Aside from this dark story, there are also some lines of brilliant satire, such as the narrator’s observation that ‘Meeting mein maujud science ke zyadatar professor sahibaan ek baar phir convince hue ki faltu ki cheezon mein waqt barbaad karna sahitya aur social science valon ki congenital disease hai’ (p. 15) (Most of the science professors at the meeting were once again convinced that wasting time discussing useless things was a congenital disease for literature and social science types.) There is also some beautiful, dark imagery, such as when the smell that pervaded Bhopal after the gas leak is described as, ‘jaise maut apna priya perfume dhaaran kiye party mein chali ayi thi’ (p.106) (as if death wore its favourite perfume and came to a party). There is also some lovely language play, as in Suket’s reflections that their lives are filled with ‘Yadein, yadein, yadein… bechainiyaan, nare, khaansiyan, phaansiyan, goliyan, boliyan’ (p. 39).
The very idea of inventing words, not only Nacohus, but ‘baunaisars’, or the ‘baudhik naitik samaj raksha’ (bau+nai+sa+r), shows both the flexibility of language and an awareness of a dystopian social reality in which language can be twisted for the most violent ends, as predicted by George Orwell in 1984. In fact, Orwell’s novel stands as an ur-text to this one, not only because of the violent totalitarian society it foreshadows but because of the very date it portends. While 1984 is securely in this novel’s past, it is presented as the start of India’s current woes, with the Bhopal disaster and the anti-Sikh riots both happening that same year.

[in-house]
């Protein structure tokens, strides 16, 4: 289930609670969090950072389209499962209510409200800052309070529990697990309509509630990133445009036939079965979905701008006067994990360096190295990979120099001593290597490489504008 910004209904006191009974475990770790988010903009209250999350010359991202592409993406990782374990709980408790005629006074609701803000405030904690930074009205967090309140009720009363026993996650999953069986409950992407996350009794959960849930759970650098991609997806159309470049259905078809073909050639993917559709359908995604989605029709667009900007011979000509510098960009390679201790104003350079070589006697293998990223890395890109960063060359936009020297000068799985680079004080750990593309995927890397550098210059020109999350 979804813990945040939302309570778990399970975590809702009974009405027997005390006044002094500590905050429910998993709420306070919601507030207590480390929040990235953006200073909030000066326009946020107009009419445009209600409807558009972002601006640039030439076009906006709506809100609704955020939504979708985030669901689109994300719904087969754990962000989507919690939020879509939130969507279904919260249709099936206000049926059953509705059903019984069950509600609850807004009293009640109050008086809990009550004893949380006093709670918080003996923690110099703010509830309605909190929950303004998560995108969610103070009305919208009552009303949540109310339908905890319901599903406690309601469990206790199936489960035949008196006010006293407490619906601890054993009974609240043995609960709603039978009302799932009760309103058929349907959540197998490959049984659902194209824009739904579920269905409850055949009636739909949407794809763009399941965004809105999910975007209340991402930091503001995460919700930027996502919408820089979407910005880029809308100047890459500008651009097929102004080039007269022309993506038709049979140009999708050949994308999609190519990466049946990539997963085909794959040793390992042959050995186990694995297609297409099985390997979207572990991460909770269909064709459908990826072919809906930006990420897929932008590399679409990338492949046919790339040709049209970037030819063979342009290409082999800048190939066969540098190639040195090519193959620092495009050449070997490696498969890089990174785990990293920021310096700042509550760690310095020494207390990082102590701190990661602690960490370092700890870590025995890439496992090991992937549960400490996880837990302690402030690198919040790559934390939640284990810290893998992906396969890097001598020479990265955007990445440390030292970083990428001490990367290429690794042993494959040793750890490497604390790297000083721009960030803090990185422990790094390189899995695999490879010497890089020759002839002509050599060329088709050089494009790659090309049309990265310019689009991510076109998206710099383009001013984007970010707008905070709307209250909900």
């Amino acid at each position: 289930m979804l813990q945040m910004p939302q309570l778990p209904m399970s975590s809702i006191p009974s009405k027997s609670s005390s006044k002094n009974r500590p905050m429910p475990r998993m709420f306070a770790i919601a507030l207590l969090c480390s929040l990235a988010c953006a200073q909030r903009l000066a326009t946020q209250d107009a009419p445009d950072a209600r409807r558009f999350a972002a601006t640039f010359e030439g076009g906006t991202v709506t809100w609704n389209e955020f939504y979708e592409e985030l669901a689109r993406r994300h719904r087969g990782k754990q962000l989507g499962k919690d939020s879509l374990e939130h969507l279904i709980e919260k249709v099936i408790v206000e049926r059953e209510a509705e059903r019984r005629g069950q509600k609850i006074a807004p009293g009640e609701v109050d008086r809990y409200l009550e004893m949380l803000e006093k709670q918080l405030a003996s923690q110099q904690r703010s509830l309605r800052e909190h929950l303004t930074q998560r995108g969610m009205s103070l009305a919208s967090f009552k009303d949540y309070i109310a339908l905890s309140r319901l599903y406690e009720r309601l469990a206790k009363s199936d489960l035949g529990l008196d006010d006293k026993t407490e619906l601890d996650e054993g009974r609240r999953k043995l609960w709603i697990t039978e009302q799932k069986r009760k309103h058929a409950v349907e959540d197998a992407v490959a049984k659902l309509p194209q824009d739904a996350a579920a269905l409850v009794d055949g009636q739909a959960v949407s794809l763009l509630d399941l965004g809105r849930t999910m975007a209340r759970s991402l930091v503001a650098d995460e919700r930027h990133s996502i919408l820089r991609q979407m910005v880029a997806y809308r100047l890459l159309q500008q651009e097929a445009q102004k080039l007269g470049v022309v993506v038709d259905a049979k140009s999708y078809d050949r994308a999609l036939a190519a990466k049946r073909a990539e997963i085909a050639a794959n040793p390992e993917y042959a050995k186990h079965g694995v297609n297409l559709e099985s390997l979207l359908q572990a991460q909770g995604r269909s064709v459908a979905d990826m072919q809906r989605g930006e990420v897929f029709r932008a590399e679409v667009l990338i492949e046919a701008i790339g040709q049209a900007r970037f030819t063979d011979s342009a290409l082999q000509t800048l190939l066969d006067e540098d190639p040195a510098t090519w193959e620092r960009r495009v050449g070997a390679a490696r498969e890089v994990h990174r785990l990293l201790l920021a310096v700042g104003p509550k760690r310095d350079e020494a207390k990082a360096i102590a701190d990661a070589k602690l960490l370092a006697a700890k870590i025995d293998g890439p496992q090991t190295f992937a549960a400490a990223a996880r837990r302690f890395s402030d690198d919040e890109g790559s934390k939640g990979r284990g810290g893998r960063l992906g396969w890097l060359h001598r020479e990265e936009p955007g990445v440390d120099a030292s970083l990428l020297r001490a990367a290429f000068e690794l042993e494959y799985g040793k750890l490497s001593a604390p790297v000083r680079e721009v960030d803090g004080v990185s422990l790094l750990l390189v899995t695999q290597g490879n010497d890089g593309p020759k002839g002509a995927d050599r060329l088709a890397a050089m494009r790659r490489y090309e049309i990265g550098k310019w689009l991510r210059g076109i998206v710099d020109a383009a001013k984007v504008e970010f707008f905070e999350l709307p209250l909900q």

The novel is dark, but perceptive and provocative reading. Like Uday Prakash’s Peeli Chhatri Wali Ladki, it counterposes its anger against present conditions with an occasional lightness in its use of surrealist imagery, which suggests that new politics must be supplemented by a new perspective. It is, even more than Prakash’s, a novel of ideas, but by developing these ideas in the minds of its characters, they seem situated rather than abstract. We come to like the three protagonists, and their personalities remain in our mind not only as containers of political struggle, but also for their irreducible humanity. In their idiosyncracies, they never quite become allegorical, and that is part of the beauty of this otherwise disturbing book.
Ulka Anjaria is Associate Professor of English at Brandeis University. She is the author of Realism in the Twentieth-Century Indian Novel: Colonial Difference and Literary Form (2012) and Reading India Now: Contemporary Formations in Literature and Popular Culture (2019), and the editor of A History of the Indian Novel in English (2015).